Everything you need to know about Control System Migrations

In spite of its criticality, many companies have old DCS platforms. Various studies suggest the majority of plants have systems more than 20 years old, and 30 year-old systems are rather common. Download this technical report to read about the history of the first DCS and how it has evolved over time.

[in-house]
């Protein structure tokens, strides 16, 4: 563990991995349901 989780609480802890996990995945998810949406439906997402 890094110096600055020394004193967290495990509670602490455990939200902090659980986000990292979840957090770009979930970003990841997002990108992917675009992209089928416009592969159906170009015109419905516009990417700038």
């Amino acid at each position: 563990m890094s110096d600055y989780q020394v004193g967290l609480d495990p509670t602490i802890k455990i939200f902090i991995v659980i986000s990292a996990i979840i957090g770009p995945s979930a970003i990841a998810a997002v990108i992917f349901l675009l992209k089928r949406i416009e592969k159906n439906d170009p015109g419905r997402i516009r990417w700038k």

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Everything you need to know about Control System Migrations INDEX 2 1 3 4 5 6 INTRODUCTION UNDERSTANDING MIGRATION CRITICAL MIGRATION CHOICES – FIRST STEPS CRITICAL MIGRATION CHOICES HOW CAN OUR SYSTEM BE BETTER? MANAGING A MIGRATION REALIZING THE BENEFITS CHAPTER 01 INTRODUCTION 4WHAT’S CONTROLLING YOUR PLANT? A process manufacturing plant of any size and complexity usually has thousands of field instruments, valves, operator interfaces and other devices working together to make the process run efficiently and reliably. All those parts are connected and controlled by the DCS—the distributed control system, a complex collection of processors and input/output systems capable of making everything work together. Smooth operation of the DCS is absolutely necessary for your plant to operate efficiently. In spite of its criticality, many companies have old DCS platforms. In computing terms, they’re ancient. Various studies suggest the majority of plants have systems more than 20 years old, and 30 year-old systems are rather common. Some parts have been updated over the years, but the basic core processors and much of the I/O hardware could easily date back to the days of floppy disks. Those systems should have been updated long ago. READ MORE - CENTUM HISTORY In 1975, Yokogawa launched CENTUM to introduce the world’s first distributed control system (DCS). While Yokogawa’s corporate philosophy remains unchanged, CENTUM has been making progress and expanding its functions along with advances in technology, environmental changes, and changing demands since its release several years ago. CENTUM offers 42 years of progressive compatibility. Download this technical report to read about the history of the first DCS and how it has evolved over time. CHAPTER 1 | INTRODUCTION THE WORLD’S 1ST DCS 5For many companies, the DCS is like the light in a kitchen. It’s up on the ceiling and uses the same 100-watt incandescent bulb it’s had forever. Yes, it’s inefficient—newer bulbs would give more light with far less energy—but it works and so nobody does anything about it. When it finally burns out someone will put in a better bulb, but for now the homeowner simply continues to waste money and lives with the existing substandard performance because making the change is too much trouble. Because the average lifecycle of a DCS is very long and the system is likely to keep working, it is easy to maintain the “If it Ain’t Broke” mentality and keep the old DCS running. But what if something goes wrong? IF IT AIN’T BROKE… AUTOMATION SYSTEM COMPONENTS LIFECYCLE The average lifecycle of most components of a process automation system is longer than 15 years. In many cases, systems are maintained by replacing individual components. AU TO M AT IO N S YS TE M LIFECYCLE 20-50 YEARS10 YEARS5 YEARS INDUSTRIAL EQUIPMENT (e.g. Network SW) FIELD DEVICE WINDOWS OS COMPUTER HARDWARE EXPENDABLES (e.g. Batteries) CONTROL SYSTEM PLANT Staying on an antiquated platform may be preventing you from realizing operational efficiency gains and streamlining business decisions with clear information. CHAPTER 1 | INTRODUCTION 6RISKS | WHAT JUST HAPPENED? Many companies continue to keep old DCS platforms running, until they can’t. Over time, electronic components degrade and fail. That’s when things get exciting, but in a bad way. Old control system platforms and instrumentation increase the risk of failure and production interruptions, and lack many of the capabilities of newer systems for improving plant performance. A TYPICAL DAY IN THE PLANT WITH AN OLD CONTROL SYSTEM WE JUST LOST ALL THE TEMPERATURE READINGS IN THE DISTILLATION COLUMN. Why? An I/O card just failed and all the readings coming in on that card went dark. THE FLOW LOOP CONTROLLING FEEDBACK INTO UNIT 3 WENT HAYWIRE. Why? That part of the controller quit. Put it into manual or see if you can rig up some other workaround. WE HAD AN UPSET IN REACTOR B. Why? The two variables critical to keeping the reaction balanced are not visible on the same HMI screen. The operator has to toggle back and forth and can’t see them side-by-side. It’s a throwback to the original system design. CHAPTER 1 | INTRODUCTION 7WHAT ARE YOUR RISKS? Plant managers and operators often consider plant downtime as the major risk and cost of using an older system, but in fact, plant downtime is only one of many risks to consider. These are the top five risks and costs that are often associated with outdated control systems: CHAPTER 1 | INTRODUCTION Roessler, D. (2013). Control System Migrations A Practical Project Management Handbook. New York: Monument Press. System Failures Part Availability Difficulty Integrating New Applications & Systems Reduced Support Availability Operational Inefficiency Result • Decreased Reliability • Increased Downtime • Extended Outages • Lost System Functionality • Increased Maintenance Requirements • Can’t Realize Full Potential of New Application • Key Data Not Easily Available to Decision Makers • Difficulty Trouble Shooting Maintenance Issues • Extended Schedules for Projects Requiring Engineering • Inability to Take Advantage of Current Best Practices • Operator Mistakes Contributing to Product Quality Issues and Downtime Costs • Lost Production • Unplanned Outages • Product Schedule & Shipment Disruptions • Increased Maintenance Costs • Lost Production • Impact to Production Quality • Less Optimized Operational Performance • Slower Business Decisions • Higher Costs Associated with Project Implementations and Ongoing Support • Increased Maintenance Costs • Increased Engineering Costs • Delays in Realizing Benefits of Projects Involving Control System Configuration • Reduced Product Quality • Increased Downtime • Operator Stress ! 8HOW MUCH RISK IS TOO MUCH? If you’ve ever encountered a crisis in your plant, you’re not alone. Maybe the situation wasn’t too extreme. Maybe you were able to find an old processor card, but how long will it last? How much time until you go through this crisis again, but without a spare? When will you get to the point of no return? As the frequency of these events increases, so do the risks associated in maintaining the system. It’s important to complete an analysis of the system risks and benefits to see at what point the risk of doing nothing exceeds the risk of doing a migration. An unreliable DCS means an unreliable plant. If a plant can’t produce, it doesn’t make any money. Such events cause high-level people to ask what has to happen to prevent such outages. The answer is simple: Look into your DCS capabilities and find out what may be improved. CHAPTER 1 | INTRODUCTION Color Status Comment Healthy No issues detected - no action required Attention Some issues have been detected - action may be required Critical Critical issues have been detected - immediate action is required N/A Not available / not applicable Category Comment Status System Overview Overview of system compnents Hardware Lifecycle Phase and HW status Software Lifecycle Phase Lifecycle Phase and SW status Operating System Lifecycle Phase Alarm Rate EMUA 191 and ISA 18.2 Control Mode Time in normal mode vs. off mode Production KPIs met Operating KPIs met System Traffic Rating Throughput per segment Network/Cyber Security Rating Completely islanded and proprietary system Node Memory Usage Node CPU Processing Rating The image on the left represents a “System Health Check,” which is a service offered to Yokogawa DCS customers. CHAPTER 02 UNDERSTANDING MIGRATION 10 WHAT IS MIGRATION? CHAPTER 2 | UNDERSTANDING MIGRATION The word migration implies large-scale movement and change. The concept applies when talking about changing to a new DCS platform because these are not small systems. They are complex and launching such a project is not a trivial matter, which is one of the reasons some companies try to keep their old systems running for so long. A DCS migration is a project where some or all of your automation control equipment gets replaced. Just as no two systems are exactly alike, neither are two migration projects. A DCS COMPRISES SEVERAL MAIN SECTIONS: I/O CENTRAL CONTROLLERS INTERNAL NETWORKING HMIs DCS FIELD WIRING AND MARSHALLING Copyright © 2016 Yokogawa Corporation of America 11 POSITIVE ASPECTS OF MIGRATION CHAPTER 2 | UNDERSTANDING MIGRATION To a plant struggling to keep the DCS up and running, a migration is largely a defensive measure. It is driven by an urgent necessity, but there are still opportunities to realize many of the technological advances of the last few decades. Others may know their system is old and its days are numbered, but there is still time to make a rational decision and launch a well-planned migration before things fall apart. The DCS you install today may never have to be completely replaced because its modularity will allow it to be improved incrementally. New systems are highly adaptable, built on more open platforms, and are more flexible than those from just a few years ago. In addition to avoiding unplanned shutdowns, a migration offers some additional benefits: Greatly improved price/performance ratios Easier to integrate with enterprise systems Better self-diagnostic capabilities More modular and built on open platforms More sophisticated HMIs Less dependent on specialized hardware Improved networking and interconnectivity Stronger cyber security Improve operational performance and decision making Network-IO (N-IO) offers both hardware- based flexibility and software-based configurability Able to integrate more thoroughly with safety systems Able to interface with smart field devices 12 HOW MUCH MUST WE CHANGE? CHAPTER 2 | UNDERSTANDING MIGRATION Once you have identified opportunities for improving your DCS capabilities, it is now time to choose an approach in getting there. Consider the following options: OPTION #1: RIP & REPLACE Companies facing serious system failures have little choice but to replace their DCS. When simply keeping the plant running is a struggle, it’s time for migration. OPTION #2: STEPWISE MIGRATION For less drastic situations, there are two basic approaches:  1ST APPROACH: Start in the control room and begin by improving the HMI Primarily driven by functional improvements—we want better visibility for running the process, and more connectivity to integrate with other plant systems.  2ND APPROACH: Start with the controllers. Primarily driven by reliability considerations—our controllers are failing too frequently and interrupting production OPTION #3: I/O The I/O is somewhere in the middle and may be part of either approach. The existing I/O may be compatible with the new controllers and not require replacement, or the migration may entail replacement of the I/O. In either case, the actual field instruments are usually left in place unless they are also quite old and subject to frequent failures. Field wiring from the I/O to the field devices also typically stays unless it is in very bad shape. Replacing wiring in an existing plant is hugely expensive. CHAPTER 03 CRITICAL MIGRATION CHOICES FIRST STEPS 14 Arguably the most important people to include are the operators. They will work with the new system more than anybody else. They also know the most about the existing system including its strengths and weaknesses. Other areas engage with the system at various levels and should certainly participate. Some functional areas not listed above are tangential and may not need a member on the team, but should offer suggestions and follow the progress. Ultimately the new solution should reflect the needs of as many stakeholders as possible. FORMING AN INTERNAL TEAM CHAPTER 3 | CRITICAL MIGRATION CHOICES – FIRST STEPS The first step of a DCS migration is forming an internal team to oversee the effort. Teams are good because they ensure viewpoints from different areas are heard, create a natural mechanism to spread out the work, and create widespread buy-in for the new system. PLANT MANAGMENT/ CAPITAL BUDGET Capital budget, safe plant operations, meet production goals, meet regulatory requirements, retain knowledge and expertise as the baby boomers retire, struggle to do more with less OPERATORS/OPERATIONS Responsible for the operation of the facilities in the control room and to identify and communicate issues with other members of the team to ensure maximum production quantity and quality ENGINEERING Plant turn-arounds, engineering costs, process design, control strategies, system architecture, goals, improve staff productivity, standard operating procedures MAINTENANCE Perform scheduled and unscheduled maintenance on control room equipment as directed by the lead engineer 15 DEFINING SCOPE & CHOOSING A VENDOR/PARTNER CHAPTER 3 | CRITICAL MIGRATION CHOICES – FIRST STEPS Once a project has been launched and the team formed, the direction turns more specific and technical. Two things happen early in the process, and they should overlap somewhat because they influence each other:  Defining the project’s scope and specifics  Choosing a vendor/partner Start with the scope because it will influence vendor selection, but the vendor will also influence the scope. Vendors will approach the project in the different ways. Some will provide extensive assistance with implementation, while others may simply deliver the hardware and software and expect others to do the site work. This results in very different project experiences, so consider the pros and cons of each. Few companies choose a 100% DIY path for a control system. It might be possible for a small unit, but a plant of any size will need to partner with a DCS vendor, typically making a selection from a list of several candidates. Since the lifespan of most major control systems is measured in decades, the choice of a partner is an important decision. Going back 20 or 30 years, there were more system choices, and the differences between vendors were more pronounced. Since then, several older platforms were absorbed into larger product lines and then phased out by new vendor owners. In those cases, the vendor will guide users to consider newer platforms. Several companies still operating under their original name have also phased out their old platforms. Once MS Windows-based systems emerged in the 1990s, architectures changed significantly from the older proprietary systems, even within a given system vendor. Consequently, there is sometimes little reason to remain with the same vendor company. 16 CONSIDER A MAIN AUTOMATION CONTRACTOR CHAPTER 3 | CRITICAL MIGRATION CHOICES – FIRST STEPS DO IT YOURSELF OR PARTNER UP? The ability to deliver the full scope of project execution in industrial automation projects is more important than ever. However, companies are increasingly constrained by personnel issues, budgets, and shrinking timetables. Companies are also faced with the task of executing multiple projects simultaneously in disparate geographic regions. The Main Automation Contractor (MAC) owns responsibility over the entire automation related aspects of the project. Many of the world’s leading end users are applying the MAC approach to their entire capital project. The MAC approach can result in project cost savings up to 30% against a traditional approach. BENEFITS OF THE MAC APPROACH Reduced project risk Total project management Commitment to the customer on a corporate level Automation standardization for multi-projects Shortened delivery times Global engineering locations and resources Reduced customer management load Single point of responsibility and single window Entire automation design and engineering Design of automation standards Reduce customer oversight management during execution Cost savings by dealing with vendor directly More efficient and consistent engineering using a global engineering resource pool 17 IDENTIFYING A VENDOR: NARROWING THE FIELD CHAPTER 3 | CRITICAL MIGRATION CHOICES – FIRST STEPS In most situations, by asking a set of basic questions, it is relatively easy to split off at least half of the possible candidates and narrow the range down to two or three candidates, like the finalists in a beauty pageant. The checklist on the right provides practical guidance for your evaluation process. The last question might be the hardest to answer, but most vendors will say, “yes” based on experience. “System X has been used successfully in these applications and users are very happy with its capabilities, so it can certainly run your plant.” Such an answer may be correct and relevant provided the vendor can cite examples meaningful to your company, and provided plant personnel check out references in detail via phone calls, or even plant visits if possible. There is no benefit in being your vendor’s first venture into a new industry. Specify process control requirements: What does your plant do, and what basic control capabilities are necessary to keep it operating effectively. Specify HMI requirements: Is a drive to have high-performance HMIs on the list? Walk around control? Specify performance capabilities: What availability rate do you expect from the system? Specify platform capabilities: How easy is it to add specific functions such as APC strategies? How easy is it to scale up to a larger process unit? Evaluate the installed base in your specific industry: How many plants like yours are using this platform? Consider the specific manufacturing process along with size. Evaluate compatibility with the parts of your system that will remain in place: Few migrations are total, so will the elements retained integrate easily with the new DCS? Evaluate compatibility with your intellectual property and control strategy: How easy will it be to transfer the intellectual property contained in your control code? Consider accumulated experience of plant personnel: Do you have people in your plant with experience on a given platform from elsewhere? Is your system Future Proofed? Does the system have a proven track record and plan that allows it to be upgraded in place with mixed components? (i.e. does it provide progressive compatibility that allows you to just upgrade the components you need without your entire system and production?) Can the system do what you need for your process? Is it possible to know for certain? EVALUATION CHECKLIST FUTURE PROOF A helpful approach is to allow customers to “progressively upgrade in place” and not force a rip and replace. This allows for smoother upgrades without forcing an intra- system “migration.” Customers can easily incorporate the latest operating technology into their system and reap the efficiency gains of a modern control system (which is part of their critical business infrastructure). 18 EVOLUTION OF YOKOGAWA CONTROL SYSTEMS CHAPTER 3 | CRITICAL MIGRATION CHOICES – FIRST STEPS F-Bus 250 KBPS Dual Redundant Token Pass HF-Bus 1MBPS Dual Redundant Token Pass V net 10 MBPS Dual Redundant Token Pass CFCS CFCD CPOS 1975 CENTUM 1983 CENTUM V CFCS2 COPS2 COPSV CFFS 1988 CENTUM-XL CFCS EFCD EOPS ENGS 1993 CENTUM CS EWS ICS 1998 CENTUM CS 3000 HIS ENG LFCS KFCS 2001 2005 CENTUM CS 3000 R3 2008 CENTUM VP 2011 CENTUM VP R5 New FFCS HIS HIS AVR CFCD2 ABC PICS FFCS-L V net I/P 1Gbps Dual Redundant PFCS FFCS-V ENG 2014 - CENTUM Offers 42 Years of Progressive Compatibility Yokogawa has paid particular attention to helping its customers manage lifecycle costs by optimizing the upgrade process. All of Yokogawa’s legacy CENTUM systems can be controlled and monitored from a newer CENTUM system. By allowing its customers to utilize their existing assets wherever possible, Yokogawa offers them a cost-effective way to upgrade their production control systems. CHAPTER 04 CRITICAL MIGRATION CHOICES HOW CAN OUR SYSTEM BE BETTER UNDERSTANDING THE POSSIBILITIES CHAPTER 4 | CRITICAL MIGRATION CHOICES – HOW CAN OUR SYSTEM BE BETTER When a company running an old DCS considers something new, the team is often left struggling to get a sense of what’s available with current technologies. If you haven’t looked at cell phones since 1995, you’ll be hard pressed to imagine what they can do now. Certainly the new system must do what the old one did, but beyond those functions, it’s difficult to project. Some companies simply stop there: “Give us the same thing, but on a newer and more reliable platform.” Such thinking can turn into a huge lost opportunity if the company doesn’t make a serious effort to embrace all the available improvements. High performance HMI Improve production throughput Improved APC integration Improved alarm management System security Efficiency with function block library Reduced system maintenance cost Reduced production cost Improve situation awareness Support “aging in place” Decision support for business and plant operation Reduced safety incidence Improve production quality Capture intelligence within configurable system OBVIOUS VS. HIDDEN BENEFITS OF MIGRATING TO A NEW DCS 20 Copyright © 2016 Yokogawa Corporation of America It is important to do the homework of determining what you might want and what’s available, as this will make for better discussions with vendors as you start to get into specifics. 21 SPECIFYING STRATEGIC OPERATIONAL CAPABILITIES Part of defining the scope is specifying what you want from your new system and discussing specific points with your short list of vendors. Here are some general ideas worth exploring: More sophisticated networking capabilities: These extend connectivity to enterprise- level systems, but also permit implementation of modern technologies such as remote access, walk-around control and wireless field devices. Greater reliability: Today’s platforms are generally more stable and reliable than older systems, some particularly so. More sophisticated control strategies: Many tools are available to help improve control performance, such as loop diagnostics and process optimization. Improved APC: Extending beyond traditional regulatory control allows for new techniques tuned to specific manufacturing processes. Alarm rationalization and management: More thorough alarm rationalization and analysis can make life easier for operators and help avoid alarm floods, nuisance trips and downtime. Improved HMIs: Better strategies built around the ways operators do their jobs improve situational awareness, while better graphics avoid fatigue during long shifts. Modular procedural automation: Automating steps for procedures help capture operator knowledge and implement best practices to avoid incidents during transition times. Future Proof: DCS migrations or upgrades can be costly and time consuming. Consider how future upgrades can or will take place. Consider platforms that will allow you to update at your own pace, without system shutdowns, and will support mixing node releases. 1 2 3 4 5 6 7 8 CHAPTER 4 | CRITICAL MIGRATION CHOICES – HOW CAN OUR SYSTEM BE BETTER 22 SPECIFYING CAPABILITIES: SAFE NETWORKING A DCS designed decades ago had one purpose: control the process. It did its job in isolation. However, as enterprise-level management demanded more detailed production data, connections were made to upper level systems to transfer information back and forth. Naturally, these communication demands put stress on the networks, and sometimes created paths for cyber attacks. Overnight, security became a major concern. A DCS today has the required secure connectivity built in to make it part of a much larger company ecosystem integrated with historians, asset management platforms, ERP systems and others. Even real-time remote access is now commonplace through the Internet. Every option might not appeal to every user, but having such capabilities from the outset is better than trying to add it later. CHAPTER 4 | CRITICAL MIGRATION CHOICES – HOW CAN OUR SYSTEM BE BETTER 23 Remaining secure requires the installation of a continuous flow of new security patches, which contain software fixes for vulnerabilities. Vendors of operating systems have a limited support window for security fixes; once the product is no longer sold, the support is generally limited to a three-to-five-year period. After this period, no more security patches will become available, resulting in a rapid degradation of the product’s security. Software that protects the process control system, such as anti-virus and whitelisting applications, also has support limitations pertaining to legacy platforms. Therefore, legacy systems can suffer from the unavailability of security patches as well as the unavailability of security protection software. SPECIFYING CAPABILITIES: SAFE NETWORKING VULNERABLE EQUIPMENT The continuous evolution of the control system enables organizations to protect the investment in equipment and control strategies over long periods of time. However, interfacing decades-old controllers with current technology also makes this equipment indirectly vulnerable to attack. HOW DOES THIS AFFECT SECURITY? Old control systems may experience gaps in support, which makes them more vulnerable than contemporary systems. CHAPTER 4 | CRITICAL MIGRATION CHOICES – HOW CAN OUR SYSTEM BE BETTER 24 SPECIFYING CAPABILITIES: RELIABILITY A DCS platform has to run reliably, without interruption, 24/7/365 for years at a time. If the DCS hiccups, the process can shut down, piling up costs made worse by lost revenue. Through use of sophisticated code writing combined with strategic redundancies, leading DCS vendors have built exceptionally stable systems capable of seven nines reliability, with 99.99999% uptime. THE VALUE OF SEVEN 9s SYSTEM AVAILABILITY ESTIMATED YEARLY DOWNTIME (1 FCS) ESTIMATED YEARLY DOWNTIME (10 FCS) ESTIMATED COST DAMAGE (10 FCS) MTBF (10 FCS) FAILURE COUNT 12 YR SYSTEM SHUTDOWN COST 12 YR COST DAMAGE 12 YR SEVEN-9 (99.99999%) 3 Sec 31 Sec $2.5 Thousand 450 years Negligible Negligible Negligible FOUR-9 (99.99%) 0.86 hrs 8.6 hrs $2.5 Million 0.4 years 24 4 times more than $85 Million The seven nines reliability numbers have been verified in tests and actual system performance at installed plant sites, and their value is illustrated in this chart. CHAPTER 4 | CRITICAL MIGRATION CHOICES – HOW CAN OUR SYSTEM BE BETTER 25 SPECIFYING CAPABILITIES: RELIABILITY CHAPTER 4 | CRITICAL MIGRATION CHOICES – HOW CAN OUR SYSTEM BE BETTER Having a system that is reliably up and running is critical not only for production, but also for brand management, safety to employees, safeguarding the environment and protecting your overall investment (in terms of time, knowledge and equipment). Studies of industrial accidents show that one of the largest contributing factors to an incident is human error. Furthermore, these errors occur at a higher rate when the process is undergoing a transition or rare operating condition such as start-up, shutdown, or upset event with attempted recovery. This is why having a system with seven nines reliability is so important. A five-minute event that requires operator intervention creates an environment of higher risk. Choosing your risk tolerance and supporting that decision with a system that delivers reliability and quality service is critical to your operations. BP American Refinery Explosion, Texas City, March 2005 “A disproportionate percentage of process safety incidents have occurred during transient operations, which include those conducted infrequently such as startups or shutdowns as well as abnormal or emergency events. A typical refining or petrochemical facility will spend less than 10% of its time in transient operations – yet 50% of process safety incidents occurred during these operations.” Chemical Processing Magazine, 2010 26 80 80 100 100 Optimization Multi-variable Control (MVC) Enhanced Regulatory Control (ERC) Basic Control 100% 80% 30% 15% 60 60 40 40 20 20 0 0 CAPITAL COST (INCLUDING MANPOWER) (%) BE N EF IT P O TE N TI A L (% ) A D VA N CE D P RO CE SS CO N TR O L (A PC ) Typical APC Implementation Schedule Multi-Variable Control (MVC) is the key component of an APC system, that enables optimum process stabilization, resulting in increased productivity. MVC achieves this by predictive control using process dynamic models, which is proving to increase throughput, save energy, and reduce quality giveaway. SPECIFYING CAPABILITIES: CONTROL STRATEGIES AND APC APC capabilities have been around for a long time and many sophisticated plants have used them to great advantage, even with the old control system platforms. But users had to work hard because designing APC systems required custom code writing, or bolting on an external solution. New control systems have many built-in tools available to support a variety of APC strategies without the need to write custom code, making implementation far simpler. Some of these process optimization approaches use “big data” concepts, performing deep statistical analysis on historical process data, looking for correlations to support improvements. The networking capability of today’s systems makes this practical and even easy to perform using a variety of built-in tools. In addition to fast ROI, advanced systems provide many advantages for the process units, such as:  Improved process yields  Increased throughput  Reduced energy consumption  Improved process stability CHAPTER 4 | CRITICAL MIGRATION CHOICES – HOW CAN OUR SYSTEM BE BETTER 27 SPECIFYING CAPABILITIES: CONTROL STRATEGIES AND APC Ethylene 2-4% increase in production VCM 3-5% increased capacity / 1-4% yield improvement Aromatics (50KBPD) $3.4M-$5.3M Ammonia 2-4% increased capacity / 2-5% less energy/ton Polyolefin 2-5% increase production / up to 30% faster grade transition Upstream 1-5% increase in production Cogeneration/Power systems 2-5% decrease in operating costs Bleaching 10-20% reduction in chemical usage Thermo Mechanical Pulping $1M-$2M APC RETURN ON INVESTMENT (BENEFITS/YEAR) PETROCHEMICALS OIL & GAS INDUSTRIAL UTILITIES PULPINGCHEMICALS CHAPTER 4 | CRITICAL MIGRATION CHOICES – HOW CAN OUR SYSTEM BE BETTER 28 ALARM MANAGEMENT BENEFITS ► alarms, workload, ► operator uncertainty, ► operator errors, operator response time ► Identifying nuisance alarms ► Sequence of events aids decision making ► Integrated management of change and rationalization process ► Tighter control of approval workflows ► Enterprise deployment and access ► No more unaudited setpoint changes ► Suppressed and disabled alarms are reported ► Automated notification to relevant stakeholders OVERALL REDUCTION IN: ENHANCES OPERATOR RESPONSE THROUGH SUPPORTS A STRUCTURED APPROACH TO ALARM MANAGEMENT THROUGH PROVIDES A MECHANISM FOR CHANGE CONTROL SPECIFYING CAPABILITIES: ALARM MANAGEMENT A migration project is also a good time to perform a thorough alarm management analysis. Plant operators are often faced with a high number of alarms and abnormal situations. They are therefore unable to respond quickly enough to prevent safety related incidents, environmental issues, shutdowns and equipment damage. In addition, a poorly applied alarm management philosophy may result in excessive alarms that can cause operators to routinely ignore these alarms due to the information overload. Current DCS platforms have sophisticated alarm-processing capabilities, but this does not reduce the importance of performing a thorough hazard analysis and alarm rationalization project. This part of the process depends on human analysis to create a system capable of protecting the plant while avoiding nuisance alarms and floods, and potentially devastating incidents and outages. CHAPTER 4 | CRITICAL MIGRATION CHOICES – HOW CAN OUR SYSTEM BE BETTER 29 SPECIFYING CAPABILITIES: IMPROVED HMIs Studies exploring how operators do their jobs and interact with HMIs proved that early HMI design techniques lead to operator fatigue and operator confusion during process upsets. The result of these studies has been an improvement in situational awareness, allowing operators to understand what’s happening in the process more quickly and accurately, and showing them how to react. Implementing high-performance HMIs is not an automated process. Studying how operators work and designing the graphics and screens to support them is a significant undertaking. There are advantages to doing it during the migration project, but it can be done later on provided the new platform has the required basic capabilities. With old DCS platforms, the basic approach to an HMI was drawing a PID and inserting process variables around the screens with a heavy use of colored text, lines, and objects on a black background. Old HMI vs New HMI CHAPTER 4 | CRITICAL MIGRATION CHOICES – HOW CAN OUR SYSTEM BE BETTER 30 SPECIFYING CAPABILITIES: MODULAR PROCEDURAL AUTOMATION Modular procedural automation (MPA) is a method to deal with changes in the workforce, and to improve operations in general. As baby-boomer workers retire and are replaced by inexperienced millennials, tribal knowledge is being lost. Companies realize this most clearly during start ups, shutdowns or when making major process changes. These abnormal situations don’t happen frequently, and they depend on the ability of experienced operators to carry them off correctly. When executing these abnormal procedures, plants are at their most vulnerable. MPA provides a mechanism to capture tribal knowledge and bake it into the automation. The procedure used by the most skilled operators can be documented and written into the automated process, so when it is time to start up the plant or perform some other abnormal operation, it’s as if the best operator is there at the controls, and it’s done the same way every time. MPC implementation isn’t practical on many older DCS platforms. The remaining skilled operators can also run larger sections of the plant because the greater sophistication possible with a new DCS expands a given individual’s span of control. One person can watch and control more loops and units because the control system does more of the work, and because of other DCS improvements such as automated process optimization. MODULAR PROCEDURAL AUTOMATION EBOOK Download this eBook and learn how to enhance production and safety through modular procedural automation FREE YOKOGAWA EBOOK! • Capture the best procedure from all operator inputs • Combine into a best practice procedure CHAPTER 4 | CRITICAL MIGRATION CHOICES – HOW CAN OUR SYSTEM BE BETTER 31 FUTURE PROOFING: PROTECT YOUR INVESTMENT Equally as important as selecting a system is considering how to protect your investment. Intellectual property and know-how is stored in the DCS in how it is configured to run your process. You need a platform that can be updated over time, allowing you to take advantage of new technology and other benefits like improved safety and efficient operations. You should also look for a system that allows you to update at your own pace and fully supports mixing node releases in a single system without forcing a full update all at once. For example, you may have a historian, advanced alarm management, safety management, operator training simulator, or other advanced solution nodes. When selecting a system, consider solutions that do not require you to upgrade all of these advanced nodes at once, but instead allow you to upgrade only your DCS system to a future version. Known as “Future Proofing,” this process provides a path forward without ripping out and replacing nodes and having to manually re-write code and re-configure the control strategies. Future proofing protects the customer’s investment and allows them to better manage cost – no need to conduct a major capital project just to benefit from a few high value features. At the same time, the customer knows they have a path to the future and can always keep their system “fresh.” CHAPTER 4 | CRITICAL MIGRATION CHOICES – HOW CAN OUR SYSTEM BE BETTER CHAPTER 05 MANAGING A MIGRATION 33 COMPRESSING THE PROJECT SCHEDULE CHAPTER 5 | MANAGING A MIGRATION The traditional approach for a migration or other large automation project is to lay out the steps in a linear fashion on a timeline. When step two is finished, step three begins and when the last step is done, everything gets tested. This approach works, but it takes a long time and allows problems created early in the process to remain undiscovered until much later. With more aggressive project management, it is possible to break up the linear timeline and have multiple steps occur simultaneously. Steps two, three and four can overlap—with each part tested as it’s completed. The main benefit is having the plant back in full production with its new DCS sooner, so financial gains begin more quickly. This project management methodology is often referred to as Agile Project Management, and it is becoming a common element of migration projects. A new approach to Industrial Automation Project Execution Agile Project Execution AGILE PROJECT EXECUTION EBOOK Download this eBook and learn how to decrease industrial automation project times FREE YOKOGAWA EBOOK Such an approach shortens the timeline significantly, but it demands greater resources at critical times. CHAPTER 06 REALIZING THE BENEFITS 35 COMPANY-WIDE IMPROVEMENTS CHAPTER 6 | REALIZING THE BENEFITS Improvements of the new DCS are not limited to the plant and control room. There will be many valuable but less obvious effects and benefits felt throughout the company. Use this worksheet to identify the places where you can find cost savings. With fewer hardware failures, maintenance can turns its efforts toward designing new condition-based approaches using diagnostic information from field devices and other equipment. Cost Savings: _______________ As uptime increases, schedulers can design more efficient production programs. Cost Savings: _______________ As many old operating systems are eliminated with the old hardware, network and other software maintenance becomes far simpler. Cost Savings: _______________ More secure networks allowing users to extend remote access with greater confidence. Cost Savings: _______________ Spare parts inventory can be reduced because failures are much less frequent. Cost Savings: _______________ STORAGE CONTROL ROOM 36 Owners of Honeywell systems can certainly stay with the company and select an appropriate migration strategy from those available. However, many of those users have chosen to move to Yokogawa for a variety of reasons. CENTUM and Yokogawa’s methodology offer many ways to improve operational excellence while minimizing the cost of migrating to a new DCS platform. While users considering a migration project might get caught up in technical details, it is important to keep sight of the potential improvements possible with a newer and better DCS. Yokogawa’s system design, project execution methodologies, and track record delivers the most reliable, lowest risk solution. Since introducing the world’s first DCS in 1975, Yokogawa has helped thousands of migration projects, offering expert consulting and flexible services to meet unique customer requirements. Yokogawa has a migration solution and methodology that can help you safely and efficiently move up from your existing process control system to our latest CENTUM series production control system that has Future-Proofing built into the design. This will help maximize operational excellence and give you a competitive edge over the entire lifecycle of your plant facilities. Yokogawa’s capabilities are well proven: Look no further than the thousands of brownfield projects where we have migrated third party systems to a Yokogawa process control solution. WORKING WITH YOKOGAWA Yokogawa works with you in the following ways to ensure a safe, cost-effective and value-added migration process:  Assessing risk and advising on how to best address them  Optimizing existing assets  Maintaining quality  Minimizing production loss  Providing long-term support YOKOGAWA DCS MIGRATIONS CHAPTER 6 | REALIZING THE BENEFITS READ MORE - MIGRATION METHODOLOGY WHY YOKOGAWA? 37 Is your DCS meeting your production, operational, and risk targets? Contact Yokogawa for a DCS Health Check and Migration assessment where we’ll cover:  DCS Release and Support within its Lifecycle  Alarm Management Practice and Philosophy  Alarm Rates  Alarm: Operator Action Ratio  OS Release and associated Security Risk  Process Operator Graphic Design Performance Assessment  Loop Mode and Manual Changes  Procedure Use Assessment REQUEST A DCS HEALTH CHECK AND MIGRATION ASSESMENT GET MORE OUT YOUR DCS SYSTEM CHAPTER 6 | REALIZING THE BENEFITS Time Conventional Investment Pattern and System Performance Cost Performance Time New Approach: Progressive Compatibility and Lifecycle Performance Care Service Cost Performance MODULAR PROCEDURAL AUTOMATION Download this eBook and learn how to identify MPA opportunities at your plant. DOWNLOAD Download this eBook and learn how to plan for and achieve a successful project. DOWNLOAD UPDATE, UPGRADE, MIGRATE OR REPLACE OTHER PUBLICATIONS Download this eBook and learn why conventional project execution no longer works. DOWNLOAD AGILE PROJECT EXECUTION EBOOK Download this eBook and learn how to efficiently and safely manage combustion. DOWNLOAD COMBUSTION & FIRED HEATERS Copyright © 2017 Yokogawa Corporation of America A B O U T Y O K O G A W A Yokogawa’s global network of 114 companies spans 59 countries. Founded in 1915, the US $3.7 billion company conducts cutting-edge research and innovation. Yokogawa is engaged in the industrial automation and control (IA), test and measurement, and other business segments.